Cancer Center ranked No. 3 in the nation by U.S. News

September 10, 2019

Texas Children’s Cancer and Hematology Centers is one of the largest cancer and blood disorder centers in the country, diagnosing more than 4,000 new patients a year. Over the past decade, patients from all over the world have traveled to Texas Children’s because they know we are a leader in family-centered care and provide personalized, comprehensive services that address both the physical and emotional aspects of the disease.

Named No. 3 in the nation by U.S. News & World Report 2019-2020 Best Children’s Hospitals rankings, Texas Children’s Cancer Center comprises a multidisciplinary team of dedicated and compassionate physicians, advanced practice providers, nurses, child life specialists, social workers and other subspecialists who care for the physical, emotional and psychosocial needs of young patients.

Our world-renowned staff of nearly 200 faculty and more than 1,000 employees have pioneered many of the now standard protocols for treating and curing pediatric cancer and blood disorders. In addition, we provide a full range of pediatric subspecialty care available in-house 24 hours a day and treat all pediatric cancer and blood disorders, even the rarest disorders.

In addition to providing world-class, comprehensive patient care, our hematologist/oncologists are leading the way in advancing pediatric cancer and hematology research. The Cancer and Hematology Centers have 47 laboratories and more than 350 people who are engaged in research to help revolutionize cutting-edge therapies for treating and ultimately curing all childhood cancers and blood disorders.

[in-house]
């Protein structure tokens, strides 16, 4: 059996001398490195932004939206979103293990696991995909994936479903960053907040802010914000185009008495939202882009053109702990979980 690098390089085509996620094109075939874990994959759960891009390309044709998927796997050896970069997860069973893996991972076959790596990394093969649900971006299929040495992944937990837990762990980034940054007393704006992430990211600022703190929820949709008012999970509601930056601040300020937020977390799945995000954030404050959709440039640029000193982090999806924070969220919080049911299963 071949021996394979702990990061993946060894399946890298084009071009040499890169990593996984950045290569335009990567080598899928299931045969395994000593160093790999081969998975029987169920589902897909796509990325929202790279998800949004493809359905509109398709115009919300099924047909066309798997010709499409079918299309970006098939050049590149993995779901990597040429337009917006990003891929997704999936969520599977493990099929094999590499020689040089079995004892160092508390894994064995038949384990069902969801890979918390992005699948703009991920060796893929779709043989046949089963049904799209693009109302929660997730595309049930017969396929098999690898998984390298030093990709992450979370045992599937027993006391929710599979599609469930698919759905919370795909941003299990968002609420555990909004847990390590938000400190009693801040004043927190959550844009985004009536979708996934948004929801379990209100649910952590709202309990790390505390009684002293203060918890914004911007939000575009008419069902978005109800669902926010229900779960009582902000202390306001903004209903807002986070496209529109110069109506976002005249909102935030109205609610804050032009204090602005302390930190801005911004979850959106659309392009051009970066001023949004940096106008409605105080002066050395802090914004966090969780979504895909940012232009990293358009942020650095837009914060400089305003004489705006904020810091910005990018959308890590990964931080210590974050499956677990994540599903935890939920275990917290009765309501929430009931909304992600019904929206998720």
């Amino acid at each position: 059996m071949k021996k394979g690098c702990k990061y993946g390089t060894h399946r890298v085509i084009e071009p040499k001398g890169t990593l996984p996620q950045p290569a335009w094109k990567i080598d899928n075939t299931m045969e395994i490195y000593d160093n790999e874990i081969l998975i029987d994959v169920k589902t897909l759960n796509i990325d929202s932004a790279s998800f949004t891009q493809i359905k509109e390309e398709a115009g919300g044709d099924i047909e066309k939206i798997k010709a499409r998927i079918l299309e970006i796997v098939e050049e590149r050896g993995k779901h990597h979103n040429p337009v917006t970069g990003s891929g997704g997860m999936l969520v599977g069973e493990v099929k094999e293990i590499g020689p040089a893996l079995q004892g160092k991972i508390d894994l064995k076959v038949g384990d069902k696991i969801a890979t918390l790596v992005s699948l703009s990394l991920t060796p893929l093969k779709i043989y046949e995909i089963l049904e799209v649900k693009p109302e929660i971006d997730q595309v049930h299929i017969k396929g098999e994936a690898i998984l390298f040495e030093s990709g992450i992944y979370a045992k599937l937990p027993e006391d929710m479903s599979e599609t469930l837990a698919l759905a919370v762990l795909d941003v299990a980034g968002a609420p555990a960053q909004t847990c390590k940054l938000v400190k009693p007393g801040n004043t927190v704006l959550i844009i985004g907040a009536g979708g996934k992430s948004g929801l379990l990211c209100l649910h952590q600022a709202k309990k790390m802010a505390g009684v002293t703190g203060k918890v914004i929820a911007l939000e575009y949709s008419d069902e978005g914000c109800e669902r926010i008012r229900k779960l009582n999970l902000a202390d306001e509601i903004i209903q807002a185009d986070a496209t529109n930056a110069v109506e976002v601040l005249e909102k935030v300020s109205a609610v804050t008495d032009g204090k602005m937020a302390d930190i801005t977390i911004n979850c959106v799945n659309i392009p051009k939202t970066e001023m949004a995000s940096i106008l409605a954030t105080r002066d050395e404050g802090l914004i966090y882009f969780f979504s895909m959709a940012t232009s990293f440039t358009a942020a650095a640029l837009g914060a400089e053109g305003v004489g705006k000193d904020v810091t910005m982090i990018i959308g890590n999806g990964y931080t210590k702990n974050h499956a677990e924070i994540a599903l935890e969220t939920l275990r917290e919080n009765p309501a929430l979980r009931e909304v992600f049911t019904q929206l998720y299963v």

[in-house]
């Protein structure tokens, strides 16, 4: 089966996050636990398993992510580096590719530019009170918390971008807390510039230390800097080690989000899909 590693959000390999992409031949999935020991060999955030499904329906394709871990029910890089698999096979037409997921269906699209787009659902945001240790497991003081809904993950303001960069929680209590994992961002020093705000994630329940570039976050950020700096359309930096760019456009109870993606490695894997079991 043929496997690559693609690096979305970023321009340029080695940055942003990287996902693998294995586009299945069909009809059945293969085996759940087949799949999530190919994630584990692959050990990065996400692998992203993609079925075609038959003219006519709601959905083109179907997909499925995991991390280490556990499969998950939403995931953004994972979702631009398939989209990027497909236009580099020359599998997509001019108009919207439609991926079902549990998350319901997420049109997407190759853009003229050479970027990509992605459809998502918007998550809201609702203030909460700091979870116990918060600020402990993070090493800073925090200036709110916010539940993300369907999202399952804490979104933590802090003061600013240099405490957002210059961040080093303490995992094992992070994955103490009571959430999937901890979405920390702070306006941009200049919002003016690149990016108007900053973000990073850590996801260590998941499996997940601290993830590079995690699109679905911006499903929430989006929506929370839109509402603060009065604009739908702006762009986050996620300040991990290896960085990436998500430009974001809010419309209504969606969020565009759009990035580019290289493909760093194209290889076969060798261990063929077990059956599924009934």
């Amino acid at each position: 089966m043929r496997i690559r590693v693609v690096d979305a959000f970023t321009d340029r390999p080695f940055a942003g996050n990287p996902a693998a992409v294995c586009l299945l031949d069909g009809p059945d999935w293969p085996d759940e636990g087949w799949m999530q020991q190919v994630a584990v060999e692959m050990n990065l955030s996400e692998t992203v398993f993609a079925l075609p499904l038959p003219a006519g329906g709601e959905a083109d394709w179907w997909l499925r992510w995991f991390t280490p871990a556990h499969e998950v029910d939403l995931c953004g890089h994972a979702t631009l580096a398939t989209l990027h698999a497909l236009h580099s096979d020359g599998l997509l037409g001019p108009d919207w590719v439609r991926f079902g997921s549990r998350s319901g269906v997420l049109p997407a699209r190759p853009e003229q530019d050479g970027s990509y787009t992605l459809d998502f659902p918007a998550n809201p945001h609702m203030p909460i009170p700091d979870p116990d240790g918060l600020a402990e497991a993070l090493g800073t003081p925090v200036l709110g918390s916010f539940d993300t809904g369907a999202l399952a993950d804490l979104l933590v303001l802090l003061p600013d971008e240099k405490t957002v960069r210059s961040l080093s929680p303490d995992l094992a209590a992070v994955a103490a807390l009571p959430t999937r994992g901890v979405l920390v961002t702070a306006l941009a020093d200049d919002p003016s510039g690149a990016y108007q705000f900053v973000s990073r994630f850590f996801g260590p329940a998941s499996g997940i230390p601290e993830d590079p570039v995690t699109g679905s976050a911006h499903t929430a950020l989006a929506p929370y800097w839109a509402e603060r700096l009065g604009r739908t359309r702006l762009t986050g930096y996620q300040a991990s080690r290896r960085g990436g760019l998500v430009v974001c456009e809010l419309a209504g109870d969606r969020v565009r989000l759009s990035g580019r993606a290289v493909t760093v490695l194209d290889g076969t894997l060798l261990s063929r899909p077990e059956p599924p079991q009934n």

“Texas Children’s Cancer and Hematology Centers, world renowned for its clinical care, research and education, offers innovative therapies for all forms of childhood cancer and blood disorders,” said Dr. Susan Blaney, director of Texas Children’s Cancer and Hematology Centers. “In addition, physicians-scientists at Texas Children’s Cancer and Hematology Centers are working relentlessly to improve the outcome for all patients afflicted with these diseases and to develop and perfect new treatment approaches that emanate from some of their most extraordinary scientific insights and discoveries.”

All of this and more is why Texas Children’s Cancer Center is continuously ranked by U.S. News as one of the best places in the nation to receive pediatric care. The rankings use a well-accepted framework for evaluating quality of health care, which factors in patient outcomes, such as mortality and infection rates; available clinical resources, such as specialized clinics and programs and external accreditations; and compliance with best practices. Improved rankings demonstrate a health care organization’s commitment to not only providing high-quality care, but also to identifying gaps where improvements are needed.

Big wins for patients and families

This past year, the Cancer Center built on its legacy of success and implemented new initiatives to increase transparency, reduce risk of infection and improve the quality of care. Here are some of the center’s big wins for patients and families:

  • Made significant improvements to reduce Central line-associated bloodstream infection rate